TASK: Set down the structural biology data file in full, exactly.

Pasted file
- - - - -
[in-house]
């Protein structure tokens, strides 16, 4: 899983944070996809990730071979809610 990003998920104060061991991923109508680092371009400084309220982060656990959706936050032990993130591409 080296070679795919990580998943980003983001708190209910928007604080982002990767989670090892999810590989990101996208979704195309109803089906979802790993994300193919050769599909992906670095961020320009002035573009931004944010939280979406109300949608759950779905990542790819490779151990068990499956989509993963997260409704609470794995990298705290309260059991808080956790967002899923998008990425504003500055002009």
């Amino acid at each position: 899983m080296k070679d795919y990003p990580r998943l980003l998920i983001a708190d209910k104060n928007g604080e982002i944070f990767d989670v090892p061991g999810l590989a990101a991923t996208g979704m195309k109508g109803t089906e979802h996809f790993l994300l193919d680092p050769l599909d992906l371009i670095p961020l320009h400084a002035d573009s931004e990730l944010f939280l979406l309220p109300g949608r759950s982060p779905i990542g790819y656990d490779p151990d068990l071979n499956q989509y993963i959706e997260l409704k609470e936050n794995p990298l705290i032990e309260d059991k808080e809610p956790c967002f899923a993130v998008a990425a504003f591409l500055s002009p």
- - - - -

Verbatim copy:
[in-house]
């Protein structure tokens, strides 16, 4: 899983944070996809990730071979809610 990003998920104060061991991923109508680092371009400084309220982060656990959706936050032990993130591409 080296070679795919990580998943980003983001708190209910928007604080982002990767989670090892999810590989990101996208979704195309109803089906979802790993994300193919050769599909992906670095961020320009002035573009931004944010939280979406109300949608759950779905990542790819490779151990068990499956989509993963997260409704609470794995990298705290309260059991808080956790967002899923998008990425504003500055002009």
């Amino acid at each position: 899983m080296k070679d795919y990003p990580r998943l980003l998920i983001a708190d209910k104060n928007g604080e982002i944070f990767d989670v090892p061991g999810l590989a990101a991923t996208g979704m195309k109508g109803t089906e979802h996809f790993l994300l193919d680092p050769l599909d992906l371009i670095p961020l320009h400084a002035d573009s931004e990730l944010f939280l979406l309220p109300g949608r759950s982060p779905i990542g790819y656990d490779p151990d068990l071979n499956q989509y993963i959706e997260l409704k609470e936050n794995p990298l705290i032990e309260d059991k808080e809610p956790c967002f899923a993130v998008a990425a504003f591409l500055s002009p």